– by Alexander Görlach – What will the world look like in 2019? As every year, we ask ourselves what the new year might hold. In the past few years, that was an agitating affair. There’s a wave of nationalism and populism that has captured every part of the world, “Brexit”, the election of Donald Trump, the rise of China and the trade war between the United States and the People’s Republic. But where are we heading in 2019? Is everything going to be even worse? Or can humanity finally settle back and enjoy the dawn of a new era? 

The world is overpopulated and nature is at the brink of collapse. These scenarios had been floating since the 1980s. Now they’ve materialised. Climate change and migration are the key topics of 2019. Everything else derives its importance from either one of them. Neither of these two tremendous challenges is being addressed. Mr. Trump walked out of the Paris Climate Agreement and plans to build a wall on the border with Mexico. But those are unsustainable and unedifying policies.
The PRC is often cited as a prime example of the symbiotic relationship that is possible between ecology and economy. Indeed, we should all be glad that Beijing has placed clean air and water high up on the agenda. Meanwhile, however, the average American still consumes three-and-a-half as many resources as the average Chinese. Without the US, we cannot adequately address climate change.
In questions of migration, however, the PRC is an even larger powder keg than the US. The Chinese minorities that had considered themselves a part of China before the inauguration of President Xi are now being pushed aside ever more fiercely. Both the Tibetan and Muslim culture are eradicated as I write. China’s leader is following Mr. Putin, Mr. Erdogan and Mr. Modi in marginalizing people of different pigmentation, religion and language. The US under Donald Trump is heading in a similar direction, although it hasn’t yet sunken to the same depths. 
Social marginalisation in China is mainly occurring in the annexed northern and western parts of the country. Meanwhile, citizens of the heartland can go about their business without fearing the authorities. This central part of the country is the ‘good’ China. ‘Bad’ China lies beyond the imagined border that stretches from northeast to southwest. Most citizens of Beijing and Shanghai probably have no inkling of what’s happening in  Xinjiang, where the Muslims live. 
It’s important to keep in mind what’s happening. And to realise that not the whole nation applauds Mr. Xi’s divisive politics. In 2018, the PRC commemorated the reforms that Deng Xiaoping initiated forty years ago. He advocated openness, including a close friendship with the US. With Mr. Xi’s inauguration, this policy ended. Mr. Xi is turning back time. Within the political establishment, dissent is visible.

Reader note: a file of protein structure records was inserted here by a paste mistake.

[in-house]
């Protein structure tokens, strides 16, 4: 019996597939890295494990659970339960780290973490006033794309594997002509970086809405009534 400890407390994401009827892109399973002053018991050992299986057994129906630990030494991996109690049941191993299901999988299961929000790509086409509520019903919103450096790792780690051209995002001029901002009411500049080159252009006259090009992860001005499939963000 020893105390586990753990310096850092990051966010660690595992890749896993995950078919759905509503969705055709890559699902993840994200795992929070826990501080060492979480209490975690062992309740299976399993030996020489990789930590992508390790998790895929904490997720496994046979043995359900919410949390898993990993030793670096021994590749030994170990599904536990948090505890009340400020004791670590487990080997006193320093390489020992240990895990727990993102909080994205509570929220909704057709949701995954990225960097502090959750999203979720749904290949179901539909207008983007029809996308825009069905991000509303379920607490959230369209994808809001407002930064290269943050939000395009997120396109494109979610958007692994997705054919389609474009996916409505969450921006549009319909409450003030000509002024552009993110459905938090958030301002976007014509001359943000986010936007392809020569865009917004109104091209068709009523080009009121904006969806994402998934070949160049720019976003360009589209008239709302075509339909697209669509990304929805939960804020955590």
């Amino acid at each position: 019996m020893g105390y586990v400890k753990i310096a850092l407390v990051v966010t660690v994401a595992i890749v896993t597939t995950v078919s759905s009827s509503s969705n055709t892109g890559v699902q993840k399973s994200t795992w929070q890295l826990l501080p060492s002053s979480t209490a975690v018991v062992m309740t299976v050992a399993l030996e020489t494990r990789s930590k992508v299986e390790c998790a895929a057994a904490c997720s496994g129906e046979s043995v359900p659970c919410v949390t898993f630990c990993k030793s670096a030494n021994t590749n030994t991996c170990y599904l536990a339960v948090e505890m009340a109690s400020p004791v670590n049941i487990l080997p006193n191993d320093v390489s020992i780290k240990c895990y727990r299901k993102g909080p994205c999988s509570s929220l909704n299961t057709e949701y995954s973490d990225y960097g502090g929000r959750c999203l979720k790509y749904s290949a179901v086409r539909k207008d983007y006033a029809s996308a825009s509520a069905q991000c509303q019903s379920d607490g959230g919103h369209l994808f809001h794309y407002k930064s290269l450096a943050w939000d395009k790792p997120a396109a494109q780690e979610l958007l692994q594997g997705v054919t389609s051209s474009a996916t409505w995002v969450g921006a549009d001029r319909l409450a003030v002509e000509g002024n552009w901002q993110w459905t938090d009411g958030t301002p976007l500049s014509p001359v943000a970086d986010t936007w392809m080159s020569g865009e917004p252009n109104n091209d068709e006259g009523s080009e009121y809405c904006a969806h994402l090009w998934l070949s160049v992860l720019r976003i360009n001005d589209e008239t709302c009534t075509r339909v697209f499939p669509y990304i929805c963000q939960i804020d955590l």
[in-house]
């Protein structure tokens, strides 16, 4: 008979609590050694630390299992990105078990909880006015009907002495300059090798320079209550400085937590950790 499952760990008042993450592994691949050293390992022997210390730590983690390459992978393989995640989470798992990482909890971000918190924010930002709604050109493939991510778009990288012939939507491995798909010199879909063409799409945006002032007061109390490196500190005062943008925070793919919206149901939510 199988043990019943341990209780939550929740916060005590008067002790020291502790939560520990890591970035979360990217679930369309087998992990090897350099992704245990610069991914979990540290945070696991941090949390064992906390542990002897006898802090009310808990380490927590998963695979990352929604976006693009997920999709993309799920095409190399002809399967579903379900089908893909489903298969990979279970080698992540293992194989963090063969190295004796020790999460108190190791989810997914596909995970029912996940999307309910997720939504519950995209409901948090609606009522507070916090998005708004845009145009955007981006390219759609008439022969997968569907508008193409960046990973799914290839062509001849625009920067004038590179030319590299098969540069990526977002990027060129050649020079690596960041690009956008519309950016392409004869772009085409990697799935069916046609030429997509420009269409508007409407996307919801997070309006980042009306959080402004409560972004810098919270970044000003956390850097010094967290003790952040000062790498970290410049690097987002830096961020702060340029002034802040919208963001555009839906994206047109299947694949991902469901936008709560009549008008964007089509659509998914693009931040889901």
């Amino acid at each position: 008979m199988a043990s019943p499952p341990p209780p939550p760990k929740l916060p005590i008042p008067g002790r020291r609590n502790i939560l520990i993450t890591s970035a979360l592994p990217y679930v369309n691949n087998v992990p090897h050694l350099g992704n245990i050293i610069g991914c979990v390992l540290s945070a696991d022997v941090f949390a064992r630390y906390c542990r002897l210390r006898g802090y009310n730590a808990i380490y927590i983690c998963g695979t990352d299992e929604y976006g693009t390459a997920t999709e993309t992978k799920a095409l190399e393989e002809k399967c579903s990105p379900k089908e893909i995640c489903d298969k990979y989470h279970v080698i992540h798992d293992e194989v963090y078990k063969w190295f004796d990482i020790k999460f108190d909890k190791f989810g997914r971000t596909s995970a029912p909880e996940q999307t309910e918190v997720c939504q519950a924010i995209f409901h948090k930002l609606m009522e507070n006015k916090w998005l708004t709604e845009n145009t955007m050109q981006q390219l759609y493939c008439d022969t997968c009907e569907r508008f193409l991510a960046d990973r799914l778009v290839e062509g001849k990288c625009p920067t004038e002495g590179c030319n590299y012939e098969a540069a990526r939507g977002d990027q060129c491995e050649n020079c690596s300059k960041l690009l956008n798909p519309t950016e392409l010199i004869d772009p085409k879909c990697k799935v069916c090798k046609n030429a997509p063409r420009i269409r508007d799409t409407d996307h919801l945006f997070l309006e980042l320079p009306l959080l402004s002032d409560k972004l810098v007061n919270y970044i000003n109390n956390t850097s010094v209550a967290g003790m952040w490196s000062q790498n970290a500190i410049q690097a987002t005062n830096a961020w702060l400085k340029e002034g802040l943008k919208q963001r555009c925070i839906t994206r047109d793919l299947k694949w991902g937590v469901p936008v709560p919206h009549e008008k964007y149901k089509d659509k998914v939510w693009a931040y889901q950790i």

The China of Mr. Deng is open to the freedoms and ideas that constitute a liberal democracy. And it is alive. The ultimate goal of Western-Chinese relations can’t be to turn the PRC into a parliamentary democracy. But we can campaign for individual liberties, which in a value-oriented nation imply political and social rights. Citizens are the medium of the political order. That applies to the meritocratic one-party state embedded in Confucianism, just as it does to the liberal democracies underpinned by Christendom. 
Back to ‘bad China’. The BBC revealed how quick the concentration camps for Muslims are growing and what indoctrination looks like in the camps of Xinjiang. It is a scandal that the world is merely watching. The Federal Republic of Germany, more than any other state, should intervene. Germany has a responsibility to keep the memory of the Holocaust alive. Doing so includes preventing genocide. We need to address this before the camps turn into graveyards. 
A lot of thought in Europe is given to questions of identity these days. A call to action vis-a-vis China could reunify us. The European Union – and the democratic world at large – is the collection of states that have accepted human rights and written them into law. In this sense, we’re a federation. Because our polities stand on the same philosophical and legal ground, not because we yield our sovereignty to a higher authority. This is the common thread that binds such diverse countries as Germany, Japan, South Korea and Taiwan. 
That takes us to the core of the real identity crisis of the present. There is one part of the world that has accepted human rights as the basis of statehood and the nation-state. But there is also a second part, where human rights aren’t just disregarded but actively combatted. China, Russia, Turkey, Iran and Saudi Arabia belong to the latter part. 
It’s helpful to remember that ethnicity, language, religion and culture are no longer the basis of statehood in our part of the world. We’re witnessing that Muslims can be democrats just as much as Buddhists can be human rights lawyers. Human rights are truly universal. The liberal world order accepts diversity but provides a framework within which we can challenge the great quests of the present – climate change and migration. 
For 2019 to be a success, the democratic world needs to notice the bonds it shares. It’s more than a challenge that Mr. Trump is leading the US away from his partners into isolation. Europe will most certainly also be busy dealing with the repercussions of Brexit. It is thus unlikely that the ‘old world’ will address the critical questions. 2019 will be the year of those who look at our achievements with optimism and consider change as a potential to create even more good and beautiful things.